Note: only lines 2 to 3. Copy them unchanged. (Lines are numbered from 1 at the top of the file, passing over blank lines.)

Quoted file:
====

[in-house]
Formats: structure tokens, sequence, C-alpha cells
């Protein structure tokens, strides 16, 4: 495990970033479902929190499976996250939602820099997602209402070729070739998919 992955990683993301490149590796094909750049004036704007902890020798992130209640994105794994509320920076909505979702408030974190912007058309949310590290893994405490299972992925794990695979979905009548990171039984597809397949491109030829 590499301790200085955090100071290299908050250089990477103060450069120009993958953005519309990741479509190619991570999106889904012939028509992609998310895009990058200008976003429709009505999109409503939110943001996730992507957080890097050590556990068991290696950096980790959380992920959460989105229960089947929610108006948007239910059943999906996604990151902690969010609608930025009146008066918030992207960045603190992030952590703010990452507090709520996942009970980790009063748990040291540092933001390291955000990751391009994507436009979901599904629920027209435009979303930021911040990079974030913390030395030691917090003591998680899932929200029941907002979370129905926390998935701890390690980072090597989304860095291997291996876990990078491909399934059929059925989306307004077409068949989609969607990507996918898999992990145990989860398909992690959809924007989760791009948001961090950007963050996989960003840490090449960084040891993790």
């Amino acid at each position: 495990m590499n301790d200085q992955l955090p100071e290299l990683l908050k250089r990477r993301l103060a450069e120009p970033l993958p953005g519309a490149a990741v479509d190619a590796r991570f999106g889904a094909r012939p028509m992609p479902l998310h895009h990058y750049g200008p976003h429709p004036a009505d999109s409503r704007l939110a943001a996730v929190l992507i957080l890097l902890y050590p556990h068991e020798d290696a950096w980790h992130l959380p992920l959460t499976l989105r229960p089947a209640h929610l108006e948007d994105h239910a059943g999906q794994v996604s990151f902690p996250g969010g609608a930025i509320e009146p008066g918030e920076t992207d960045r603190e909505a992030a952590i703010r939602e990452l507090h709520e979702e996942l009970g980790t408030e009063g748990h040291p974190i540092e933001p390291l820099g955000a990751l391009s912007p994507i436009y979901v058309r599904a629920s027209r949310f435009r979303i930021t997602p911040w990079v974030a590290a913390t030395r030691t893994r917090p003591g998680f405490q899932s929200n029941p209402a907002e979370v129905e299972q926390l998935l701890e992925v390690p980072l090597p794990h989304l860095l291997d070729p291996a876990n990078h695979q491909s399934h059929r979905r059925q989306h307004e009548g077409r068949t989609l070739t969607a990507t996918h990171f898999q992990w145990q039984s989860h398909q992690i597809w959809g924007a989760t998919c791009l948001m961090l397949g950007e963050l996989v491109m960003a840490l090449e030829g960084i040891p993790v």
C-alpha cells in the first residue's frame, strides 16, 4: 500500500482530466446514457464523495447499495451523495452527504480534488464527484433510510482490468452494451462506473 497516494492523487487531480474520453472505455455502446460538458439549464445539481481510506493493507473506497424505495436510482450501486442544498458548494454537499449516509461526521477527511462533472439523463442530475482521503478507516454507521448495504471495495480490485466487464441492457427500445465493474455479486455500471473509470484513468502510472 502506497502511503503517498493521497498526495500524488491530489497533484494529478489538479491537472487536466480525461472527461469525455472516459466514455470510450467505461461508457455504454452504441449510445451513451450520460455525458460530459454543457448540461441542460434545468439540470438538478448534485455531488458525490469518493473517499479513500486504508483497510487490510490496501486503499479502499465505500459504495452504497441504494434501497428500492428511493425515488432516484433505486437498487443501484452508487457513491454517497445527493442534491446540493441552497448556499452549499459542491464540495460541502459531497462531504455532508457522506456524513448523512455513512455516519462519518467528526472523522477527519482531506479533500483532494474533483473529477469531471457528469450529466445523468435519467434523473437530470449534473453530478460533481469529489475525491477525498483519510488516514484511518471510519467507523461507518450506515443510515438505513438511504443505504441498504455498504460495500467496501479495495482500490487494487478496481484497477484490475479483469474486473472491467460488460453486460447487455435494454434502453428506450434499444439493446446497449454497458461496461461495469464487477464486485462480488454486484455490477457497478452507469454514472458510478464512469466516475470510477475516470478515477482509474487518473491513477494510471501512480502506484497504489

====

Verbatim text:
Formats: structure tokens, sequence, C-alpha cells
């Protein structure tokens, strides 16, 4: 495990970033479902929190499976996250939602820099997602209402070729070739998919 992955990683993301490149590796094909750049004036704007902890020798992130209640994105794994509320920076909505979702408030974190912007058309949310590290893994405490299972992925794990695979979905009548990171039984597809397949491109030829 590499301790200085955090100071290299908050250089990477103060450069120009993958953005519309990741479509190619991570999106889904012939028509992609998310895009990058200008976003429709009505999109409503939110943001996730992507957080890097050590556990068991290696950096980790959380992920959460989105229960089947929610108006948007239910059943999906996604990151902690969010609608930025009146008066918030992207960045603190992030952590703010990452507090709520996942009970980790009063748990040291540092933001390291955000990751391009994507436009979901599904629920027209435009979303930021911040990079974030913390030395030691917090003591998680899932929200029941907002979370129905926390998935701890390690980072090597989304860095291997291996876990990078491909399934059929059925989306307004077409068949989609969607990507996918898999992990145990989860398909992690959809924007989760791009948001961090950007963050996989960003840490090449960084040891993790």